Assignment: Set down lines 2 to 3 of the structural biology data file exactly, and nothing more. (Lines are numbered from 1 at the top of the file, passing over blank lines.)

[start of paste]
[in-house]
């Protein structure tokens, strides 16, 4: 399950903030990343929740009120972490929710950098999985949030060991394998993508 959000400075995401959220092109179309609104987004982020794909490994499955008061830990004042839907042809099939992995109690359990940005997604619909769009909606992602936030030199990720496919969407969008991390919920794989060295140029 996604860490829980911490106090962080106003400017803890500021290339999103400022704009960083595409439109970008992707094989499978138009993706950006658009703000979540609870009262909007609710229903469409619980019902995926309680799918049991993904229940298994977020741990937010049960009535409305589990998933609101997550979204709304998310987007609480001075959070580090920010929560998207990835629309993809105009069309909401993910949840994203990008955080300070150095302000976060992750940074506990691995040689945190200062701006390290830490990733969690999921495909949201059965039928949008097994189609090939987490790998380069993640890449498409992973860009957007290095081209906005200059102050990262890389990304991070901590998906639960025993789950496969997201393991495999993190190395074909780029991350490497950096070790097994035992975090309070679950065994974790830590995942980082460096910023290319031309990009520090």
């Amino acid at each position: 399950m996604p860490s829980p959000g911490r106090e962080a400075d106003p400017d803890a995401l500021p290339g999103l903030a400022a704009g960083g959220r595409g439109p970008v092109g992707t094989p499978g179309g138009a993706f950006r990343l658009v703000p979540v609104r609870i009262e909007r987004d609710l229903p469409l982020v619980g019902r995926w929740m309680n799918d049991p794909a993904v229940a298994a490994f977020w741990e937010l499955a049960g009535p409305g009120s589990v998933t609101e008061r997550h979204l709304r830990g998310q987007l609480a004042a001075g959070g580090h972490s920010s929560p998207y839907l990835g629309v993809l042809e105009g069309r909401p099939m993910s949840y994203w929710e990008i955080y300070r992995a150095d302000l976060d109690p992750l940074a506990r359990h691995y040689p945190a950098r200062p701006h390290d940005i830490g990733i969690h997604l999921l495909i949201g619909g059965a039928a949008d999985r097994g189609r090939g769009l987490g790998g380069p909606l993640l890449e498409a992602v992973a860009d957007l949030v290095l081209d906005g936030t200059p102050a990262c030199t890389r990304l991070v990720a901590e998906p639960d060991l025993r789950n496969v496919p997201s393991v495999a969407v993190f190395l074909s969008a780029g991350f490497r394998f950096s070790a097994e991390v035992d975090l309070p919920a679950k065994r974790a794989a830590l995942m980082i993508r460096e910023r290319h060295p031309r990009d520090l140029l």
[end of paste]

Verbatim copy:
């Protein structure tokens, strides 16, 4: 399950903030990343929740009120972490929710950098999985949030060991394998993508 959000400075995401959220092109179309609104987004982020794909490994499955008061830990004042839907042809099939992995109690359990940005997604619909769009909606992602936030030199990720496919969407969008991390919920794989060295140029 996604860490829980911490106090962080106003400017803890500021290339999103400022704009960083595409439109970008992707094989499978138009993706950006658009703000979540609870009262909007609710229903469409619980019902995926309680799918049991993904229940298994977020741990937010049960009535409305589990998933609101997550979204709304998310987007609480001075959070580090920010929560998207990835629309993809105009069309909401993910949840994203990008955080300070150095302000976060992750940074506990691995040689945190200062701006390290830490990733969690999921495909949201059965039928949008097994189609090939987490790998380069993640890449498409992973860009957007290095081209906005200059102050990262890389990304991070901590998906639960025993789950496969997201393991495999993190190395074909780029991350490497950096070790097994035992975090309070679950065994974790830590995942980082460096910023290319031309990009520090």
């Amino acid at each position: 399950m996604p860490s829980p959000g911490r106090e962080a400075d106003p400017d803890a995401l500021p290339g999103l903030a400022a704009g960083g959220r595409g439109p970008v092109g992707t094989p499978g179309g138009a993706f950006r990343l658009v703000p979540v609104r609870i009262e909007r987004d609710l229903p469409l982020v619980g019902r995926w929740m309680n799918d049991p794909a993904v229940a298994a490994f977020w741990e937010l499955a049960g009535p409305g009120s589990v998933t609101e008061r997550h979204l709304r830990g998310q987007l609480a004042a001075g959070g580090h972490s920010s929560p998207y839907l990835g629309v993809l042809e105009g069309r909401p099939m993910s949840y994203w929710e990008i955080y300070r992995a150095d302000l976060d109690p992750l940074a506990r359990h691995y040689p945190a950098r200062p701006h390290d940005i830490g990733i969690h997604l999921l495909i949201g619909g059965a039928a949008d999985r097994g189609r090939g769009l987490g790998g380069p909606l993640l890449e498409a992602v992973a860009d957007l949030v290095l081209d906005g936030t200059p102050a990262c030199t890389r990304l991070v990720a901590e998906p639960d060991l025993r789950n496969v496919p997201s393991v495999a969407v993190f190395l074909s969008a780029g991350f490497r394998f950096s070790a097994e991390v035992d975090l309070p919920a679950k065994r974790a794989a830590l995942m980082i993508r460096e910023r290319h060295p031309r990009d520090l140029l």